While the percentage of children in child labour is highest in low-income countries, their numbers are actually greater in middle-income countries. 9% all children in lower-middle-income countries, and 7% of all children in upper-middle-income countries, are in child labour. Statistics on the absolute number of children in child labour in each national income grouping indicate that 84 million children in child labour, accounting for 56% of all those in child labour, actually live in middle-income countries, and an additional 2 million live in high-income countries.

 

Let’s Make 2021 For Children

 

Ending child labour requires immediate action, accelerated motivation, and collaborative partnerships at all levels – now. Let’s make a difference. Let’s make sure that our post-pandemic world is free from child labour. Visit International Year for the Elimination of Child Labour to find out how you can get involved.

Did you know?

  • The number of children in child labour has risen to 160 million worldwide – an increase of 8.4 million children in the last four years
  • The agriculture sector accounts for 70% of children in child labour, followed by 20% in services and 10% in industry.
  • Child labour is more prevalent among boys than girls at every age but when 21 hours per week of household chores are taken into account, the gender gap in child labour narrows.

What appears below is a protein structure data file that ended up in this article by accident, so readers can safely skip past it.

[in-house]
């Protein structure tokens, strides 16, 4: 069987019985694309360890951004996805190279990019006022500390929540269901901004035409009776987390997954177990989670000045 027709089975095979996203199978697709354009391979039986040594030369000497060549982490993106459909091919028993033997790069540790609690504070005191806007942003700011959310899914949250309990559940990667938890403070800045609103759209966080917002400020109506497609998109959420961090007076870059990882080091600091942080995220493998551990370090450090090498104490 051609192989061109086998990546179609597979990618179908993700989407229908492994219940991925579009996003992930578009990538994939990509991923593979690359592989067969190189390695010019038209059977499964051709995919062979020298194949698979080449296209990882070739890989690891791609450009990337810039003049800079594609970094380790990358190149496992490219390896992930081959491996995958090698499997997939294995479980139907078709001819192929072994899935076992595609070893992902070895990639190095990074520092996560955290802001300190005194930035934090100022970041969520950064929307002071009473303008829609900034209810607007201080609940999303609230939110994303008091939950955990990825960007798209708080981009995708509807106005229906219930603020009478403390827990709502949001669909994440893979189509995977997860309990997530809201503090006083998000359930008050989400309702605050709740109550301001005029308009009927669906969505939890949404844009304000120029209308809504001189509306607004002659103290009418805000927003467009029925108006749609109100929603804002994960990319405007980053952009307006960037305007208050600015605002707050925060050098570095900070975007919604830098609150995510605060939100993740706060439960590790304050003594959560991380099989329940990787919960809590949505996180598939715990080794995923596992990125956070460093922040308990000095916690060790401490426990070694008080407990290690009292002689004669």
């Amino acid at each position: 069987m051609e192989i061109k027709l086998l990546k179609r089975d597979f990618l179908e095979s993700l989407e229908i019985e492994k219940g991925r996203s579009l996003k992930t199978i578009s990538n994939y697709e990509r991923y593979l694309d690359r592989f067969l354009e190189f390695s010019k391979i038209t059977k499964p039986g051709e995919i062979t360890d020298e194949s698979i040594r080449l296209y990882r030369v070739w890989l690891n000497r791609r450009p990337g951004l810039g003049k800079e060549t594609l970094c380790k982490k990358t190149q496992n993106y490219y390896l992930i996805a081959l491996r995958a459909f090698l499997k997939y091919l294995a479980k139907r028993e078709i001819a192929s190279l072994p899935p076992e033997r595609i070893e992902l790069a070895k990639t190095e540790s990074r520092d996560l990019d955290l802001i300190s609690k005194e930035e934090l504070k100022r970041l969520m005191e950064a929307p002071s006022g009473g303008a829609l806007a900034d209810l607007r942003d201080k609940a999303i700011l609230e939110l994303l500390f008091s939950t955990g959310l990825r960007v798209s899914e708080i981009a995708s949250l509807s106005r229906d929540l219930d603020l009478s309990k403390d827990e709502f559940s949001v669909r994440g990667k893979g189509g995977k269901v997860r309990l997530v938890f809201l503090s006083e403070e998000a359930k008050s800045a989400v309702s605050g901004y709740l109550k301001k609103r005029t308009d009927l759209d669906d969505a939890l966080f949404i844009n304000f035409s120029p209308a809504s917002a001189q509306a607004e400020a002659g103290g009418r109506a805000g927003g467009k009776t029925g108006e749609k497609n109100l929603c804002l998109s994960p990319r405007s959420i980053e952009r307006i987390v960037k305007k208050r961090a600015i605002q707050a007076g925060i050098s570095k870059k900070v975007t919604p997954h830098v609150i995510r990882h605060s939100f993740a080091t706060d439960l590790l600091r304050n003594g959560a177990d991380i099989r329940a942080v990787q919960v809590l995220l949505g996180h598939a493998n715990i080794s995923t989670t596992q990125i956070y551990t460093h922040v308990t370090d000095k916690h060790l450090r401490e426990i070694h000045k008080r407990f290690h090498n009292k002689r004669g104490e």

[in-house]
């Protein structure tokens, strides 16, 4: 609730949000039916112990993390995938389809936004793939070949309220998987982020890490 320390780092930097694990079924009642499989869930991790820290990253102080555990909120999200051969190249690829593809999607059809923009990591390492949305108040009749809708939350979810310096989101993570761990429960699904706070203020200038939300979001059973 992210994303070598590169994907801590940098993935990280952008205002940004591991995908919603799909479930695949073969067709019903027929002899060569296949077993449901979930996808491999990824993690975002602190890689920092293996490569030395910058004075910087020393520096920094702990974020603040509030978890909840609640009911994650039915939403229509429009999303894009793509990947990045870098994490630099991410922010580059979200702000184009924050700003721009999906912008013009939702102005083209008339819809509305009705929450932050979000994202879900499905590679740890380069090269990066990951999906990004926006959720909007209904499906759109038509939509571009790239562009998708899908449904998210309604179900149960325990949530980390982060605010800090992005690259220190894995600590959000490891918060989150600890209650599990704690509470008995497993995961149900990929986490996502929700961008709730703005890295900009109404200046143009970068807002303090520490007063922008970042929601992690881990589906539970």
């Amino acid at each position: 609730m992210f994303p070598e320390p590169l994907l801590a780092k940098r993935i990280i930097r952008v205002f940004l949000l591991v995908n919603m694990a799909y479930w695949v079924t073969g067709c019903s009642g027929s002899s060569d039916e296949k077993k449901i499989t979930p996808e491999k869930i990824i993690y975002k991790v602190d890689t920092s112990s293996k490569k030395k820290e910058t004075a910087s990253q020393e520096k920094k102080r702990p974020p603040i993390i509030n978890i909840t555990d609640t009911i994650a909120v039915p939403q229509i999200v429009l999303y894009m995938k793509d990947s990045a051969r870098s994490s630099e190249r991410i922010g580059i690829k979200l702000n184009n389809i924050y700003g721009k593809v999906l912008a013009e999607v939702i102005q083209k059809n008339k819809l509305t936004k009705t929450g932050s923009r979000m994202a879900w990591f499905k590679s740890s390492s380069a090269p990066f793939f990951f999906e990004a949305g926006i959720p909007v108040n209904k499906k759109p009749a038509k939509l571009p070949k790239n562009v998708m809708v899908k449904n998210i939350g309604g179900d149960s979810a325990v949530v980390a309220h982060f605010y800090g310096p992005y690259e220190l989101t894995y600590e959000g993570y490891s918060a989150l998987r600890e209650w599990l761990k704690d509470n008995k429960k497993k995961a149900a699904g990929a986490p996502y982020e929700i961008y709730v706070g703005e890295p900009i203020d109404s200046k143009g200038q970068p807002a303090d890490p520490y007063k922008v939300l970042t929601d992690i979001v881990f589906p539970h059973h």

• Child labour in rural areas stands at 14%, nearly three times higher than the 5% in urban areas.

Source: UNICEF 2021

High-Level Debate

high-level virtual side event

Join us for a high-level virtual side event

This year, the World Day Against Child Labour will be marked by a high-level virtual side event, organized by ILO and UNICEF, during the International Labour Conference. The event will be followed by an interactive discussion between high-level speakers and youth advocates on paving the way to 2025, highlighting efforts made to implement International Year “2021 Action Pledges.”  Click here to follow the event live.

COVID-19 has plunged the world into a crisis of unprecedented scope and scale. The harmful effects of this pandemic will not be distributed equally. They are expected to be most damaging in the poorest countries and in the poorest neighbourhoods, and for those in already disadvantaged or vulnerable situations, such as children in child labour and victims of forced labour and human trafficking, particularly women and girls.

Students in a rural area of Colombia

In July 2019, the General Assembly unanimously adopted a resolution declaring 2021 as the International Year for the Elimination of Child Labour, and has asked the International Labour Organization to take the lead in its implementation. The international year will be an ideal opportunity to reinvigorate efforts to achieve SDG Target 8.7 to end all forms of child labour by 2025.

illustration of people with clock, calendar, to-do list and decorations

International days and weeks are occasions to educate the public on issues of concern, to mobilize political will and resources to address global problems, and to celebrate and reinforce achievements of humanity. The existence of international days predates the establishment of the United Nations, but the UN has embraced them as a powerful advocacy tool. We also mark other UN observances.